Due to the winter storm, the Smithsonian’s National Zoo and museums in the Washington, D.C. area will be closed Wednesday, Feb. 20.
When Does Noise Become a Message?
Background noise is generally regarded as a nuisance that can mask important sounds. But noise can be beneficial too. It can convey information about important environmental conditions and allow animals to make informed decisions. When bat researchers recorded and played back rain sounds for two different species of bats, both species chose to delay emergence from their roosts.
“Bats are acoustic specialists,” said Inga Geipel, a Tupper Postdoctoral Fellow at the Smithsonian Tropical Research Institute in Panama. “They are active at night and depend on sound to navigate their environment and to find food. When they hear the sound of rain at sunset, they decide to stay inside their roosts for a while longer.”
Bats have good reasons not to want to go out in the rain, as wet bats spend more energy when flying. Further, rain might also have a strong impact on the bats ability to navigate and find food through sound. Rain noise could mask prey sounds or jam the echolocation system of the hunting bats.
Geipel and colleagues investigated the effect of rain noise on bat decision making. They studied two different species of bats: the common big-eared bat (Micronycteris microtis), which catches insects from leaves and other surfaces in forest understory, and the Pallas’s mastiff bat (Molossus molossus) that hunts insects on the wing as they fly through open spaces.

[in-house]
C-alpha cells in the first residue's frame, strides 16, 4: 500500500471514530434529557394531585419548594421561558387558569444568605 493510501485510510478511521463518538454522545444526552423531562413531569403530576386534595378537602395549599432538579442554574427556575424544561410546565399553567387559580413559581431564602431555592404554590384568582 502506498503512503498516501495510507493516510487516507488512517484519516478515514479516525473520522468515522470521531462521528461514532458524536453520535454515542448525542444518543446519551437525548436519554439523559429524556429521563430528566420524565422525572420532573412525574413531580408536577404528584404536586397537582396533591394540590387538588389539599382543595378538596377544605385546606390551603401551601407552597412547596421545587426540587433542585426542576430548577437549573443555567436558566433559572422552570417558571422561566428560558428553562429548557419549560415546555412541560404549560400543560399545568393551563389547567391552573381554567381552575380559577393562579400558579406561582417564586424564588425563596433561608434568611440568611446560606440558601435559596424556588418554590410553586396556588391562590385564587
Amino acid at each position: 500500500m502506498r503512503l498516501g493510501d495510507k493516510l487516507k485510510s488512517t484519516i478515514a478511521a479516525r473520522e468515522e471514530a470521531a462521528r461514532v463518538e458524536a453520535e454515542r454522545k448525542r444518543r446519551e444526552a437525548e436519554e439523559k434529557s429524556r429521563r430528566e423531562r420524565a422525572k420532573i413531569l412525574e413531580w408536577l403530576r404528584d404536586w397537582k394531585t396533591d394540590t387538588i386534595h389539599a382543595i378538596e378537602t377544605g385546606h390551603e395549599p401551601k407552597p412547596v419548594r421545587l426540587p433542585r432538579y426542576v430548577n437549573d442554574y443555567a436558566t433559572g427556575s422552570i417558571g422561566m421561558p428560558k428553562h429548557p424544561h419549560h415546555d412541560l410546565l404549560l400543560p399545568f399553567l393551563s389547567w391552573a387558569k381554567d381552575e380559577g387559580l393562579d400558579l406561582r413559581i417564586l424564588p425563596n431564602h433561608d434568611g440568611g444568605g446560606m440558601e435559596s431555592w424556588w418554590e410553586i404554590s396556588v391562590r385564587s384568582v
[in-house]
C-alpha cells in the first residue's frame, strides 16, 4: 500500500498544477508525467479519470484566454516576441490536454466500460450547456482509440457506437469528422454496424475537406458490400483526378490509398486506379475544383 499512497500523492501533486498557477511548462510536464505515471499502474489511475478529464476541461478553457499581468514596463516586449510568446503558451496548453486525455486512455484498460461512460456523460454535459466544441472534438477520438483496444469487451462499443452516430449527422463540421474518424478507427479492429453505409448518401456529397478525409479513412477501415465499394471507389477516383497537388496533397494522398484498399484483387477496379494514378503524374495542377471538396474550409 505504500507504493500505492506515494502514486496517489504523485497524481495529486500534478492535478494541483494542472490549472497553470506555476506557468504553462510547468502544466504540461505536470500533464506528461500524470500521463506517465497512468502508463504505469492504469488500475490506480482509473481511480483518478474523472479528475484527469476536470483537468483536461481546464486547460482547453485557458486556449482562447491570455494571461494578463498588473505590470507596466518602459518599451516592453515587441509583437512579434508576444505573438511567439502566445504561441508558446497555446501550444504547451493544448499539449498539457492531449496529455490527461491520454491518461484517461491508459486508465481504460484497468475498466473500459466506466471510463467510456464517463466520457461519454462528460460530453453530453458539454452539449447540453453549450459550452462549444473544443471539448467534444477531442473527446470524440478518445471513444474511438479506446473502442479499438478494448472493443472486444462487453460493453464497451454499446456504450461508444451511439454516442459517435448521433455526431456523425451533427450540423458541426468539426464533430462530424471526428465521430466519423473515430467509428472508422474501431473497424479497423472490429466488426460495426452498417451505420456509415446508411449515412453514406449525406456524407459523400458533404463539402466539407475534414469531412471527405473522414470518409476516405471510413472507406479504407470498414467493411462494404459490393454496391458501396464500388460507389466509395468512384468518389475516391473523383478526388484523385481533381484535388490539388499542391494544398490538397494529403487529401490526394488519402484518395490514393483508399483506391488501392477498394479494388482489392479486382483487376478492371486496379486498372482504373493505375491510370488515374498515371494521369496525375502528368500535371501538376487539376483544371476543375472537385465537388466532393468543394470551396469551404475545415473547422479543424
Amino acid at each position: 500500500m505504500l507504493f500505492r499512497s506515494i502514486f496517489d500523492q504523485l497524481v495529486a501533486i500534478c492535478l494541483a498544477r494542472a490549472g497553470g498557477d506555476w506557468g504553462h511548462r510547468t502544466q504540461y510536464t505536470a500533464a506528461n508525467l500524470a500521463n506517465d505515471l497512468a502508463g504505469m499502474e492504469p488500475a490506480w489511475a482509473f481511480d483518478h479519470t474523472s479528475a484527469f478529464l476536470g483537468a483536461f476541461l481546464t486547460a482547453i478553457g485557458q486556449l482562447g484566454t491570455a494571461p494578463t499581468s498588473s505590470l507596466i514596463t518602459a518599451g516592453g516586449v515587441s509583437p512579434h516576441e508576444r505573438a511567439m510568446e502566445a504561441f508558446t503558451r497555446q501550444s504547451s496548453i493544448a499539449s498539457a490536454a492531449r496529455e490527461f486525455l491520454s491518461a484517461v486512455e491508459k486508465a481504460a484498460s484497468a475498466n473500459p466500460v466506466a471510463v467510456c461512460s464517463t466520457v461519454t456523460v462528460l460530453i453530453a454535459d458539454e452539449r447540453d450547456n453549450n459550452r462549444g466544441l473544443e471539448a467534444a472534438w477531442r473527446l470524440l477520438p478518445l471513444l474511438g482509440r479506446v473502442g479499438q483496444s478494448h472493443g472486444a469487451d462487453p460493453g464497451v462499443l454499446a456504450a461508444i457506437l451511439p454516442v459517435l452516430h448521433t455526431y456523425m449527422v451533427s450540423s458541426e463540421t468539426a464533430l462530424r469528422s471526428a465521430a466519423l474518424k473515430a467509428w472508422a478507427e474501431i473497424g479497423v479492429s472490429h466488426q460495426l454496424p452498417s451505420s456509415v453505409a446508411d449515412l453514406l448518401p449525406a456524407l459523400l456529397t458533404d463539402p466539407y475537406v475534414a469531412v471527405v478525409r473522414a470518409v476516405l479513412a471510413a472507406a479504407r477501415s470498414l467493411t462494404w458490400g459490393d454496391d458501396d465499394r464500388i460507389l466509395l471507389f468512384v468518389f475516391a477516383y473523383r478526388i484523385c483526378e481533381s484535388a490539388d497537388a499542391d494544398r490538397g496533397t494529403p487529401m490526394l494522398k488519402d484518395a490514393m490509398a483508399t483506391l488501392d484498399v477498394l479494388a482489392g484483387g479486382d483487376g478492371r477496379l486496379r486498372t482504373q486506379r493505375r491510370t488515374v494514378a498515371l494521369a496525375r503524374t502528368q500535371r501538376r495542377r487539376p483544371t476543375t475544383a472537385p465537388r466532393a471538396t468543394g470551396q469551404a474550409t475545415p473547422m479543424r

“We wondered whether bats are staying longer in the safety of their roosts during rain storms and whether noise would inform them about the rainfall outside,” Geipel said.
To test their ideas, Geipel and her team put a speaker near entrances of bat roosts and broadcast recordings of heavy downpours. Simultaneously, they video-recorded the responses of the bats. For comparison, they also played recordings of normal forest sounds. Both species delayed their emergence from their roosts when they heard the sound of rain.
The scientists also observed that the big-eared bats rapidly flew in and out of their roosts on short ‘exploration flights,’ likely meant to gather direct information about environmental conditions.
“Noise is often thought to be a nuisance with negative consequences,” Geipel said. “But through this study we show that noise can actually be used as a salient informational cue. It can provide individuals with important information about their environment and when it’s safe to hunt.”
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